In terms of personality, the Cavalier King Charles Spaniel is regarded as having friendly, kind, and loyal traits. They are wonderful family dogs since they like being around humans. They also love snoozing, making them the perfect Netflix binge-watching companion.

In terms of exercise and training requirements, the Cavalier King Charles Spaniel doesn’t need too much. A daily walk or playtime in the backyard is usually sufficient. As for training, they respond well to positive reinforcement techniques and are eager to please.

Health-wise, the Cavalier King Charles Spaniel is prone to certain health issues, such as heart problems and joint issues. Regular visits to the vet are recommended to ensure their health is in tip-top shape.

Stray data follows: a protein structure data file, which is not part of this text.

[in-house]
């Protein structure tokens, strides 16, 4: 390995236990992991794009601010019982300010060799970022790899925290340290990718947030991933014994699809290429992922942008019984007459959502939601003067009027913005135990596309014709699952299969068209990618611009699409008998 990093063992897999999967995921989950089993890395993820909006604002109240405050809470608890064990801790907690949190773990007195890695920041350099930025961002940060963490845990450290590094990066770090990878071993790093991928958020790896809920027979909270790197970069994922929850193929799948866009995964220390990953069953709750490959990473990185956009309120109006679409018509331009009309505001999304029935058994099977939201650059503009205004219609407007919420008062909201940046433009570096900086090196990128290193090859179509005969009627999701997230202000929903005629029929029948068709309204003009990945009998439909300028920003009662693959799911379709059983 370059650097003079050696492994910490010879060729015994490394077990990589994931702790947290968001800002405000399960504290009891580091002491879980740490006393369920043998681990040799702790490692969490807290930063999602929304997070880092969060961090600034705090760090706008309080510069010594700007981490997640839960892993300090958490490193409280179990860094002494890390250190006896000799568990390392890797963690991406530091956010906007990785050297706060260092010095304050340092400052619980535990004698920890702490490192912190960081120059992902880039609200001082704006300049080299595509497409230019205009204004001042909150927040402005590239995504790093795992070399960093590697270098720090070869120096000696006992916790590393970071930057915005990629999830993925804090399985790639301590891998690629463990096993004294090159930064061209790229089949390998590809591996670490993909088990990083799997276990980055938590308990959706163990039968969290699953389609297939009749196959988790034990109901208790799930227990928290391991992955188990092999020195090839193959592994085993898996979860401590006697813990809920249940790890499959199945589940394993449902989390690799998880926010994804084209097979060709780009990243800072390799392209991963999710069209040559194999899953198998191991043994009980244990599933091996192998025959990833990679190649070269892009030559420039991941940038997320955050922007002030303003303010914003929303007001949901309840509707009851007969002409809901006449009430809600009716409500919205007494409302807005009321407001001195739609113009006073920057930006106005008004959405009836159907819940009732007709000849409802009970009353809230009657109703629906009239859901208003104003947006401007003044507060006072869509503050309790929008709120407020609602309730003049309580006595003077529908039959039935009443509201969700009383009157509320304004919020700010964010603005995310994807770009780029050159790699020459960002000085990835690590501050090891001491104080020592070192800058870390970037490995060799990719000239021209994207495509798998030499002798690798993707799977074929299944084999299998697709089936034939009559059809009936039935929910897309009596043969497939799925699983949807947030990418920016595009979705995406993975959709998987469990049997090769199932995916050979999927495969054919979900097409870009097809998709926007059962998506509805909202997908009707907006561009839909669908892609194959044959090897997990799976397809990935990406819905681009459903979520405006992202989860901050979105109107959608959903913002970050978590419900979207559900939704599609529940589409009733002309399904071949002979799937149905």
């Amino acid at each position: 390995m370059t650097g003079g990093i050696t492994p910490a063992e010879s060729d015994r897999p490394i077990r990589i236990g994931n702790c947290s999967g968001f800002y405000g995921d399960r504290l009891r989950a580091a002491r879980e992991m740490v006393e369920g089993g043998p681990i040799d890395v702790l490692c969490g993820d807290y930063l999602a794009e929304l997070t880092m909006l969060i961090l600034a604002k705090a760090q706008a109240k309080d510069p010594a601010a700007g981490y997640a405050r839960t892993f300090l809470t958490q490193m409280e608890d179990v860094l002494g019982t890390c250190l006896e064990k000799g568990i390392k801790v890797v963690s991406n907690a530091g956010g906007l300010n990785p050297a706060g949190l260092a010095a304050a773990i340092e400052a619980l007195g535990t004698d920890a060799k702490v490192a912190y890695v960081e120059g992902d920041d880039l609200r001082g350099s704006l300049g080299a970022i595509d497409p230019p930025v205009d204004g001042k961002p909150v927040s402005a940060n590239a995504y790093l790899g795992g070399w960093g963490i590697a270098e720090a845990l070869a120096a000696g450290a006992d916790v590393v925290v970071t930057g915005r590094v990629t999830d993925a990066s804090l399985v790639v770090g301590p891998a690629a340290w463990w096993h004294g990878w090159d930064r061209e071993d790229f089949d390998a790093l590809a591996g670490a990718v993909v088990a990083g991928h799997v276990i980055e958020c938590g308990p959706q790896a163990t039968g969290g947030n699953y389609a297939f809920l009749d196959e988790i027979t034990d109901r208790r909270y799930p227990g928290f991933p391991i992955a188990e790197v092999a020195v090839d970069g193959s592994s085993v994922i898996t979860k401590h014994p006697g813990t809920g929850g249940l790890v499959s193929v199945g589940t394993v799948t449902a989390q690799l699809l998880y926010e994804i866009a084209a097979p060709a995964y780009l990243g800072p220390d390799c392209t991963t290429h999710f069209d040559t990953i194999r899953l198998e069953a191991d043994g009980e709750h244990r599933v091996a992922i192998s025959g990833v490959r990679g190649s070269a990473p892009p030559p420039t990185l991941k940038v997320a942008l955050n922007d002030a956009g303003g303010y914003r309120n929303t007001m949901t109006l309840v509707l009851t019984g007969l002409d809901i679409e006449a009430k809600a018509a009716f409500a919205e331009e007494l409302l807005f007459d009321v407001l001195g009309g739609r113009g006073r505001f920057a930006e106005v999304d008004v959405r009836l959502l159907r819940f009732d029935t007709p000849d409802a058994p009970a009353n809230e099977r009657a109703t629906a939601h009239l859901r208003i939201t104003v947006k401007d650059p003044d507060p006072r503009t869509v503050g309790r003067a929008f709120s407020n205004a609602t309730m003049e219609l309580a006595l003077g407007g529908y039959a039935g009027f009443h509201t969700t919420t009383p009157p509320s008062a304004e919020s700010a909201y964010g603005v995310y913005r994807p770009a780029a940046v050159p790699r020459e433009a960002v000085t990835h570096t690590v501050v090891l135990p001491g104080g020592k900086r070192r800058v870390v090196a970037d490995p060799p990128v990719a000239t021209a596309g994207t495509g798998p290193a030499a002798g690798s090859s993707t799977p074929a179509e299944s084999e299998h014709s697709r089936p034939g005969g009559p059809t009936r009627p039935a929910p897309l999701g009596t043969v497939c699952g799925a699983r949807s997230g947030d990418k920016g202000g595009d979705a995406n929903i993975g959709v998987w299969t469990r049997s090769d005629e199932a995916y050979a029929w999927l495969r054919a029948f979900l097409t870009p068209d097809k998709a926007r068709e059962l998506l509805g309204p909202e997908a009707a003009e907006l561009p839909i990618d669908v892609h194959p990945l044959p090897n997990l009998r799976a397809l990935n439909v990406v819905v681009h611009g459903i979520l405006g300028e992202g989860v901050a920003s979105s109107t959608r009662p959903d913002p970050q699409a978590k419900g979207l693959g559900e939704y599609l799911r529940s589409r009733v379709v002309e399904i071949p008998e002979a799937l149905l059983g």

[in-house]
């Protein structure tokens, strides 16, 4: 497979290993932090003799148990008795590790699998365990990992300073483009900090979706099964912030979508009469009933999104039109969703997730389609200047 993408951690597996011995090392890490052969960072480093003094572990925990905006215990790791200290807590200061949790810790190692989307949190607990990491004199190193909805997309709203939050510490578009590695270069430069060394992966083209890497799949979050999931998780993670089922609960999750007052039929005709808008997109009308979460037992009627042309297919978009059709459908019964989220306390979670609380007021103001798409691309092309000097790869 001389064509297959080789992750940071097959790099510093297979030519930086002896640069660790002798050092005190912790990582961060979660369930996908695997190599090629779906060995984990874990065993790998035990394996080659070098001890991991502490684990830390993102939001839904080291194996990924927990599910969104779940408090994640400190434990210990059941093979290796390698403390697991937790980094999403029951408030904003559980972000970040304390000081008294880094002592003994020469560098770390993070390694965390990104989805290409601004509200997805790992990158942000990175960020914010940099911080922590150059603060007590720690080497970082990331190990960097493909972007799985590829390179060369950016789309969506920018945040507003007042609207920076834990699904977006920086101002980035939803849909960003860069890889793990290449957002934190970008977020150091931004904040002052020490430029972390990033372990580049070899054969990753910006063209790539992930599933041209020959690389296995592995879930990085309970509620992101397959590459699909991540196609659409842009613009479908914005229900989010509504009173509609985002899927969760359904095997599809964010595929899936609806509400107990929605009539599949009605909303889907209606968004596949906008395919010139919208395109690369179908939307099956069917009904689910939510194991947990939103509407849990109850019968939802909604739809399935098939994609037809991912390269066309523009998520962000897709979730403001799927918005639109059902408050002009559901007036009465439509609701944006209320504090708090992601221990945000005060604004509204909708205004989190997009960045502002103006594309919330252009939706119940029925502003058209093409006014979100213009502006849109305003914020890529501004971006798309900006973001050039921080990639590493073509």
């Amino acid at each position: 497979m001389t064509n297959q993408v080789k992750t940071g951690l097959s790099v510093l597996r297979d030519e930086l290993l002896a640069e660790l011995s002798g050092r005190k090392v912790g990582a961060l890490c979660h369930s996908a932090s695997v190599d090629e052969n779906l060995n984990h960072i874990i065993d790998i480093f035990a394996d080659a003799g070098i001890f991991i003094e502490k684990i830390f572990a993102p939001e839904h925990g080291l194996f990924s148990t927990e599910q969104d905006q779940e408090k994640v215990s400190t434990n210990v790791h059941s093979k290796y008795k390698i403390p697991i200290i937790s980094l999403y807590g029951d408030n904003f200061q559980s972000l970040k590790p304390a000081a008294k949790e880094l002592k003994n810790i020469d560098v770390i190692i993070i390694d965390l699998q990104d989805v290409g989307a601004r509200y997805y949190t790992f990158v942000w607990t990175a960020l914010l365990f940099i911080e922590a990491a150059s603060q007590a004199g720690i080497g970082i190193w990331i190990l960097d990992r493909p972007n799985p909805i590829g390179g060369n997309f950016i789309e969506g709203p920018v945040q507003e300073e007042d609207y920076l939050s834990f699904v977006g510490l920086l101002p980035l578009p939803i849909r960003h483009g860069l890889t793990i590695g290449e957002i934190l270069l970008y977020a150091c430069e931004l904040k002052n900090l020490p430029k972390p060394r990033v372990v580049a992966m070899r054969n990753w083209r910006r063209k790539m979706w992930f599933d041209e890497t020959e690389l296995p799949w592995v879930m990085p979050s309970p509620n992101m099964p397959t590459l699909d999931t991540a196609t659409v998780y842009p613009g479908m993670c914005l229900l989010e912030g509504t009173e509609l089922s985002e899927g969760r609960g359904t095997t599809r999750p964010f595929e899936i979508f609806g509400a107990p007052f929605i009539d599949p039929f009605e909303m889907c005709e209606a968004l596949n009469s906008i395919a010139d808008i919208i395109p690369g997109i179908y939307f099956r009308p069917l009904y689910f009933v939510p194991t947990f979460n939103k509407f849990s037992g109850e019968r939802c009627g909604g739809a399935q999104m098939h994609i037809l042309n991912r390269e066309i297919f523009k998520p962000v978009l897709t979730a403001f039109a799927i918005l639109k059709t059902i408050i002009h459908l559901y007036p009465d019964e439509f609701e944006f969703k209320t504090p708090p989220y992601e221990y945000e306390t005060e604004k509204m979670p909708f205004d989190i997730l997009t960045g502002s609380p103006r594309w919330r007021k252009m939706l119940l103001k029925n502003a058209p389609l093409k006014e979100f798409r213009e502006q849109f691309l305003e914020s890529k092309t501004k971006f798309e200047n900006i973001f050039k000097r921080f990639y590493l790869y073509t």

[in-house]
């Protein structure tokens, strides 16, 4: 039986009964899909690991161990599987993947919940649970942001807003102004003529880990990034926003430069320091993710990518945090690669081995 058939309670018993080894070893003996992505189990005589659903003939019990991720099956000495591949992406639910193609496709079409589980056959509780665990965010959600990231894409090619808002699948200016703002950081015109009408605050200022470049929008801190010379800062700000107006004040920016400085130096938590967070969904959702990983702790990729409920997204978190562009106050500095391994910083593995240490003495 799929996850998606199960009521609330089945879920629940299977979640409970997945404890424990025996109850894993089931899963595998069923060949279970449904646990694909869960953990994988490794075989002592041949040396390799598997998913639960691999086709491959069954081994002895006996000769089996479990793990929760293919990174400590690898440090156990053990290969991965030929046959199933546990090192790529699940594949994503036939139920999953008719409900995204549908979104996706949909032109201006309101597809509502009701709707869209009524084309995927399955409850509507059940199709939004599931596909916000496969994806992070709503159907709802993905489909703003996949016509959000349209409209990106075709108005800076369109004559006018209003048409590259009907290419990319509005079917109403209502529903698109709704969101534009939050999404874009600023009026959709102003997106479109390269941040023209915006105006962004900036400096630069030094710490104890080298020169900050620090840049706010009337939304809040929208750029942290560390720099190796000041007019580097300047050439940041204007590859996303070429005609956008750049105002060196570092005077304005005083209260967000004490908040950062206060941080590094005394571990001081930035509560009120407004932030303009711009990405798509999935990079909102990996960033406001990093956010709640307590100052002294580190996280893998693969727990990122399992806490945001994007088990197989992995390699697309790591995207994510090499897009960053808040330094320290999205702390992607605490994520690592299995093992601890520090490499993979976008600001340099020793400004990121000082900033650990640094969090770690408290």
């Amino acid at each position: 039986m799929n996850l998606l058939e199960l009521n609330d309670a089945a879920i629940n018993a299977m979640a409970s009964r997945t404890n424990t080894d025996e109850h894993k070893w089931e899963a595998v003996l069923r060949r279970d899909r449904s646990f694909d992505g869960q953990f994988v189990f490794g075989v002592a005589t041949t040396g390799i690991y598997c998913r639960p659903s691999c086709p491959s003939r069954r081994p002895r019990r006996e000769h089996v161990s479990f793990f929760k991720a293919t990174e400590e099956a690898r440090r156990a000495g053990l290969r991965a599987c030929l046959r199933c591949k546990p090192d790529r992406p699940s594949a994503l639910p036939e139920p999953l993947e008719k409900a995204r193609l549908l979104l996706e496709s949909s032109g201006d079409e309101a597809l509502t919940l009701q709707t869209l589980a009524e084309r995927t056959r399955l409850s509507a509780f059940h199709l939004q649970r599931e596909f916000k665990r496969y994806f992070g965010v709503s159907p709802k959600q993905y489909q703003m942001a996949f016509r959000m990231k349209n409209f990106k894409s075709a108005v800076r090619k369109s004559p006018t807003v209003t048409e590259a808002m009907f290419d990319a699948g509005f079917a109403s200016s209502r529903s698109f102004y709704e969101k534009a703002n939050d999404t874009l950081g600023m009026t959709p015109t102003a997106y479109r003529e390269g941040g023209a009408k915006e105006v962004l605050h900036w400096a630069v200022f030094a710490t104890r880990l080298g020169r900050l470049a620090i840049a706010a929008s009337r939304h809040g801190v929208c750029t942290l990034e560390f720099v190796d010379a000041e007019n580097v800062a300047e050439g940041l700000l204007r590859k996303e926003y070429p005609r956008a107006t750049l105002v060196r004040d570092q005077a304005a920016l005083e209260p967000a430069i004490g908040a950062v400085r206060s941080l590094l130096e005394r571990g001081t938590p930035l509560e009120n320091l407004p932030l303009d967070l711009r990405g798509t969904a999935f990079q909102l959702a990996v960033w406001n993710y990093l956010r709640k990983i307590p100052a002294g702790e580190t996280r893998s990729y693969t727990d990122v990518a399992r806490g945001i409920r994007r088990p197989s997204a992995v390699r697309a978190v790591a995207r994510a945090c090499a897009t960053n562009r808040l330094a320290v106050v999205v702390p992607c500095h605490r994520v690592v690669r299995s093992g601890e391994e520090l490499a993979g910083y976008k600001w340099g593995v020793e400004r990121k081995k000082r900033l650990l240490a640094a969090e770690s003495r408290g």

7. Greyhound 

Greyhounds may be known for their speed on the racetrack, but they certainly don’t fall short when it comes to being couch potatoes. Let’s take a closer look at these lazy loafers.

Italian Greyhound lies down
Italian Greyhound lies down on top of the owner’s legs.

Like the other lazy dog breeds on our list, Greyhounds have a long history stretching back to ancient times. As the breed evolved, it became a favorite option for hunting and racing. Nowadays, however, these pups prefer a more laid-back lifestyle.

In terms of their qualities and disposition, Greyhounds are typically regarded as calm and gentle. They also love lazing around and snuggling with their owners, making them the ideal lapdog.

Despite their racing background, Greyhounds have minimal exercise requirements, only needing short walks or playtime in the backyard. However, it’s important to watch for health concerns, such as bloat and heart issues.

8. Saint Bernard

If you want a dog that’s more interested in snuggling than going for a walk, the Saint Bernard is your guy. These fluffy behemoths are known for their calm, easy-going temperament, making them a perfect fit for lazy owners who just want to relax with their furry friends.